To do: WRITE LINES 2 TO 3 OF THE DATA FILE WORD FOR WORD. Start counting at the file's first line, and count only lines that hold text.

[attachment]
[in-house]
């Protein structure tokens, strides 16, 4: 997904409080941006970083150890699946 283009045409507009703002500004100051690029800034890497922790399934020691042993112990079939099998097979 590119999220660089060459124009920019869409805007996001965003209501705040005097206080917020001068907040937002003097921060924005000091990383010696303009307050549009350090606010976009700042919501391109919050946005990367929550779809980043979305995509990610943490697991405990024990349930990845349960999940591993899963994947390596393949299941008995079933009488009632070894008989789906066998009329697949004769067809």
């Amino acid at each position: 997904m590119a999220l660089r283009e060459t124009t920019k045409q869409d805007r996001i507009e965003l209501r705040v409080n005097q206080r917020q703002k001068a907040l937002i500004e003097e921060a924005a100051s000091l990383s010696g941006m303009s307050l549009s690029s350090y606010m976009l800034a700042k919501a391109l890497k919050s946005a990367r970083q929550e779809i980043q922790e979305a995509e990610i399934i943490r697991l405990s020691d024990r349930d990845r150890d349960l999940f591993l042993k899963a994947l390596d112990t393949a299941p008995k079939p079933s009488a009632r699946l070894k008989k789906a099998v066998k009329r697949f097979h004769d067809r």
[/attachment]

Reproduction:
């Protein structure tokens, strides 16, 4: 997904409080941006970083150890699946 283009045409507009703002500004100051690029800034890497922790399934020691042993112990079939099998097979 590119999220660089060459124009920019869409805007996001965003209501705040005097206080917020001068907040937002003097921060924005000091990383010696303009307050549009350090606010976009700042919501391109919050946005990367929550779809980043979305995509990610943490697991405990024990349930990845349960999940591993899963994947390596393949299941008995079933009488009632070894008989789906066998009329697949004769067809």
């Amino acid at each position: 997904m590119a999220l660089r283009e060459t124009t920019k045409q869409d805007r996001i507009e965003l209501r705040v409080n005097q206080r917020q703002k001068a907040l937002i500004e003097e921060a924005a100051s000091l990383s010696g941006m303009s307050l549009s690029s350090y606010m976009l800034a700042k919501a391109l890497k919050s946005a990367r970083q929550e779809i980043q922790e979305a995509e990610i399934i943490r697991l405990s020691d024990r349930d990845r150890d349960l999940f591993l042993k899963a994947l390596d112990t393949a299941p008995k079939p079933s009488a009632r699946l070894k008989k789906a099998v066998k009329r697949f097979h004769d067809r």